OpinionIran in the World PressBritain’s part in the UN’s disgraceful act of betrayal

Britain’s part in the UN’s disgraceful act of betrayal

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Sunday Telegraph: Last week, before the UN Security Council in New York, there unfolded the latest bizarre chapter in one of the most extraordinary stories I have ever followed in this column. Testifying to the council was Martin Kobler, who has just retired after two years as the special representative of the UN’s Secretary-General, Ban Ki-moon, in Iraq.

We have colluded in the appalling treatment of thousands of defenceless Iranian dissidents living in exile in Iraq

 

The Sunday Telegraph

By Christopher Booker

Last week, before the UN Security Council in New York, there unfolded the latest bizarre chapter in one of the most extraordinary stories I have ever followed in this column. Testifying to the council was Martin Kobler, who has just retired after two years as the special representative of the UN’s Secretary-General, Ban Ki-moon, in Iraq. But Mr Kobler stands accused of having colluded with the Iranian regime in a conspiracy to betray thousands of defenceless Iranian dissidents, who for years have been living in exile in Iraq, allowing scores of them to be murdered and leaving many hundreds injured.

The dissidents belonging to the People’s Mujahideen of Iran (PMOI), are part of the largest Iranian opposition group, the National Council of Resistance of Iran (NCRI), which has long been working for the replacement of the country’s ruthless religious dictatorship, under the Supreme Leader, the Ayatollah Khamenei, by a modern democracy. The Tehran regime looks on the NCRI as its most hated enemy, and none of its members have become more vulnerable than the 3,400 men and women who, from the early 1980s onwards, lived as exiles in a neat little town they built in the Iraqi desert, known as Camp Ashraf.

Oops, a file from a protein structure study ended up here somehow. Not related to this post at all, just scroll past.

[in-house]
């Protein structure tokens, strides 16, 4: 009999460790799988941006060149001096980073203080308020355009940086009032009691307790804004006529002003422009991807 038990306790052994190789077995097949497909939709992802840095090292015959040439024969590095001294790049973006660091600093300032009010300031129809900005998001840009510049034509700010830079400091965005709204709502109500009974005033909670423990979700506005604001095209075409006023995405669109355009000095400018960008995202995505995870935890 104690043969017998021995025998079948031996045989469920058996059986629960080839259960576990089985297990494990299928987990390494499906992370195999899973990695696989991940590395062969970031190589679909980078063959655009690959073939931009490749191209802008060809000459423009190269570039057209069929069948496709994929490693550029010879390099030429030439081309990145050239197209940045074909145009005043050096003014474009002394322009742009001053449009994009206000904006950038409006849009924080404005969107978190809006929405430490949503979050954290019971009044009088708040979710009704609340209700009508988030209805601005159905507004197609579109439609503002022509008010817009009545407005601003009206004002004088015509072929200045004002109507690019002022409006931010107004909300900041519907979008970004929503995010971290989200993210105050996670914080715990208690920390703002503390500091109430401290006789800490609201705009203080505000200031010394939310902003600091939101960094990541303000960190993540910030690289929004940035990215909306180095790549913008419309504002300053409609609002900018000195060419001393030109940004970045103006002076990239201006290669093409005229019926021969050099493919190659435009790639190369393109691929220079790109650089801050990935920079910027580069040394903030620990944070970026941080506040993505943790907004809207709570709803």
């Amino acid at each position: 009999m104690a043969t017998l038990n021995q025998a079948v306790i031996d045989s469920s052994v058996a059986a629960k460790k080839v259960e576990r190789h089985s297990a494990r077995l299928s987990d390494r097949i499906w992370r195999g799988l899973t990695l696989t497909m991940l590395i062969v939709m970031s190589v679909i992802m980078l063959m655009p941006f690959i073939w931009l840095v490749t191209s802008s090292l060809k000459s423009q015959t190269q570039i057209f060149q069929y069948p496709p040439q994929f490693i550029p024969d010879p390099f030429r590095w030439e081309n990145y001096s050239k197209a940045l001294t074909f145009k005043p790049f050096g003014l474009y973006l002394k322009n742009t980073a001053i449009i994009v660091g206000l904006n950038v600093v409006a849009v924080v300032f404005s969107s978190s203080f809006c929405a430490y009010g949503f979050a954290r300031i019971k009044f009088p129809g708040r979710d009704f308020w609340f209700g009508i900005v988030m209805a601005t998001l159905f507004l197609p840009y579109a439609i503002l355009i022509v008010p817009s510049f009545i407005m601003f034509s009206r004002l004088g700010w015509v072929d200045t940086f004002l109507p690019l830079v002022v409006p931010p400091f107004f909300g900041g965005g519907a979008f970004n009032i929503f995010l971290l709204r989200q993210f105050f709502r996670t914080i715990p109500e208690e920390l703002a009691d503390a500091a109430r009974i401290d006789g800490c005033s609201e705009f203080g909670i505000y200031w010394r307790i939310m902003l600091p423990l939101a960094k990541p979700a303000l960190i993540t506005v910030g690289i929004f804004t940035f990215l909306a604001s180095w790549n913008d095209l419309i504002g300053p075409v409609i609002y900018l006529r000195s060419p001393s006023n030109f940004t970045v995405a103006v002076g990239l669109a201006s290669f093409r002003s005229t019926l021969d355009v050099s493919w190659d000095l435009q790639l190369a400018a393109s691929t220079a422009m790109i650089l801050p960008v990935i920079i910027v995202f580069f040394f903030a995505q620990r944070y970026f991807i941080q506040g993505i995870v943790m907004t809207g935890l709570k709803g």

No sooner had the last US military forces left Iraq in 2009 than Tehran’s prime objective, with the full co-operation of the Iraqi prime minister Nouri al-Maliki, was to eliminate those exiles who, in 2003, had each been given personal guarantees of their safety signed by a US general. First Camp Ashraf was subjected to murderous attacks by Iraqi troops acting with Iran’s notorious Quds forces. Then in 2011, they were tricked by Mr Kobler, acting as the UN’s special representative, into moving into a former US military base, ironically named “Camp Liberty”, which turned out to be no more than a hellish prison. Guarded night and day by armed thugs, without water or electricity, robbed of their belongings, they were subjected three more times to heavy mortar attacks – one only last month, leaving scores more dead and injured. All this was made possible, apparently, by Mr Kobler, one of whose senior aides was so outraged by the deceit involved that he last year resigned, giving chilling testimony to both the US Congress and the European Parliament.

What makes this story even more remarkable is the astonishing array of supporters the two sides have managed to recruit. Last month the head of the NCRI, Maryam Rajavi, was able to stage a vast rally in Paris attended not just by 100,000 Iranian exiles, but by an impressive array of political figures from 47 countries across the world, ranging from New York’s former mayor Rudy Giuliani to senior office-holders in the European Parliament – along with a galaxy of former top US officials, generals and lawyers.

Most disconcerting of all has been the part played in all this not just by the UN itself but also by the US State Department and our Foreign Office which, in defiance of the evidence, has continued to give Mr Kobler unquestioning support for all he has contributed to this shameful story.

When he appeared before the UN Security Council last Tuesday, his sanitised account of his record in Iraq was promptly condemned by Mrs Rajavi – backed by an abundance of documentary evidence – as no more than “ludicrous fabrications”, a wholesale betrayal of human rights, and “a stain on the record of the United Nations”. She warned that all the signs are that another murderous assault on Camp Liberty will not be long in coming. But what we in Britain should find most shocking of all is that our own government is still, in our name, prepared to give its full backing to what has been arguably the most disgraceful act of betrayal the United Nations has ever put its hand to.

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